And that’s normal. Some of these initial steps are slow-burner tasks – they don’t produce instant results or a quick ROI. But they will pay off tremendously in the long-run for your business. And that’s why open communication is critical.

What tasks can VAs charge business owners by Emily Reagan PR

3) Understand the tasks that a VA should be able to charge their business owners...

Obviously, a freelance virtual assistant should charge for any tasks that they complete on the business owner’s behalf.

But that can get murky. Sometimes the most time-consuming tasks are the hardest to see on the surface.

So here are some of those gray area tasks that don’t always have an immediate tangible outcome, but are definitely appropriate to bill to a business owner:

  • Onboarding meetings, specialized trainings, and learning the business SOPs
  • Auditing the current systems and social media profiles
  • Cleaning up accounts, organizing files, and implementing new tools
  • Revamping social media schedules and doing keyword and hashtag research
  • Improving the tech stack flow and making processes more efficient
  • Reviewing old published content and cataloging existing material
  • Researching similar companies and products in your niche neighborhood 
  • Finding the perfect stock images and flat lays (ugh this can take so much longer than you think!)
  • Designing graphics and doing the revisions (again takes longer than you think)

Also, if a business owner has any unique tech platforms or specific services that are unusual, it’s ok for a VA to charge their time to learn that specialized system. Again, though, it needs to be well communicated, understood, and agreed upon ahead of time.

Same for specialized trainings! In my own work as a unicorn VA, I’ve had several long-term clients that have discovered a new strategy or tool that they want to start using. In those cases, they’ve paid for both the training costs (course enrollment, webinars, etc) as well as my time to learn to use it with their business. When you have that great partnership, this becomes a win-win situation.

Like I’ve said, it comes down to open communication.

A VA has the responsibility to talk to the business owner about what tasks need to be accomplished and approximately how much time it will take.

And the business owner has the responsibility to clarify their budget and expectations, and trust their VA’s ability to be efficient and smart with their time.

Unicorn Bank for clients giving job tasts to digital media virtual assistants by Emily Reagan PR

4) One price for all services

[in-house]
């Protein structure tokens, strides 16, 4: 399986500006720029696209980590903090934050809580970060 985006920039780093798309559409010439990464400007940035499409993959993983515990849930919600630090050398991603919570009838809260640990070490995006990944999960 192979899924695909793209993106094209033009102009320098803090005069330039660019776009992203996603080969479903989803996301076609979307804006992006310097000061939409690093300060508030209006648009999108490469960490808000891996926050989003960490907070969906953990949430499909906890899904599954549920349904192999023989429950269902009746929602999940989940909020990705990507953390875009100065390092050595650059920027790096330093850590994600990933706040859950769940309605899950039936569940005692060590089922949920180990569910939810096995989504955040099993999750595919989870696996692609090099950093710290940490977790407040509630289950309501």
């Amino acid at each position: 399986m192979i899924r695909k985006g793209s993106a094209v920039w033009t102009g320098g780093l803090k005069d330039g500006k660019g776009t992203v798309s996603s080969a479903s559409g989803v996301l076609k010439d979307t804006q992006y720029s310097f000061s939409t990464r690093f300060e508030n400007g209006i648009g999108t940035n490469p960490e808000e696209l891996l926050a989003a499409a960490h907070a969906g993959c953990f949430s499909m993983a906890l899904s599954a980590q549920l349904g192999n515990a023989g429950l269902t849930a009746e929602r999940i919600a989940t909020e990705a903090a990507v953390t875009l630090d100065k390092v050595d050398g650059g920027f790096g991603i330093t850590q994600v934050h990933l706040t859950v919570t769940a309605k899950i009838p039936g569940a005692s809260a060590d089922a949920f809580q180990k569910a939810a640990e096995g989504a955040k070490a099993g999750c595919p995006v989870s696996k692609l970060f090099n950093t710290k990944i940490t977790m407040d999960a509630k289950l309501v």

Business owners do not want pricing and invoice surprises. Watch this video to learn what NOT to do when it comes to charging different prices for different tasks. 

Again, biz owners need to know up front what services cost.

Click here to watch inside our Facebook group.

This is about a VA pricing fail. You’ll have to be in my FB community to watch.

5) ...and the tasks that a VA should NOT charge to the client

On the other hand, I have heard from some business owners who are frustrated when they get a VA’s invoice because they feel they were overcharged. And there are times when I definitely agree.

A freelance VA is not a regular employee. And that has both its benefits and challenges.

For one thing, it means that most of the time, a VA enters the partnership with a solid background and knowledge about the tasks they’ve signed up to do.

When a VA agrees to help a client with specific tasks, they should be ready to hit the ground running.

The client shouldn’t have to pay for training and practice for the basic tasks that the VA was hired to do.

If you’re a VA and you apply for a social media position that is focused on FB ads, you need to jump into that role confident and knowledgeable about how to run a FB ad campaign.

Of course, a VA unicorn isn’t always going to be an expert in all the things right away. It’s ok if you need to brush up on some skills and get more practice in a specific area.

But plan to do that on your own time, unless it’s a unique situation that you’ve already discussed with the business owner.

And if you’re still learning, it probably takes you longer to complete each task. Don’t charge your client for the entire length of time you work if you aren’t working efficiently yet. Cut out some of the time you spend on the learning curve.

Also, if you’re a VA who is tracking time for a client, be honest and reasonable in what hours you bill.

If you’re a WFH mom (like me) who is also refereeing sibling fights and serving snacks every hour, you aren’t always working efficiently for your client in solid blocks of time.

If you’re easily distracted and find yourself getting up and down from your computer all day long, take that into consideration on your invoice.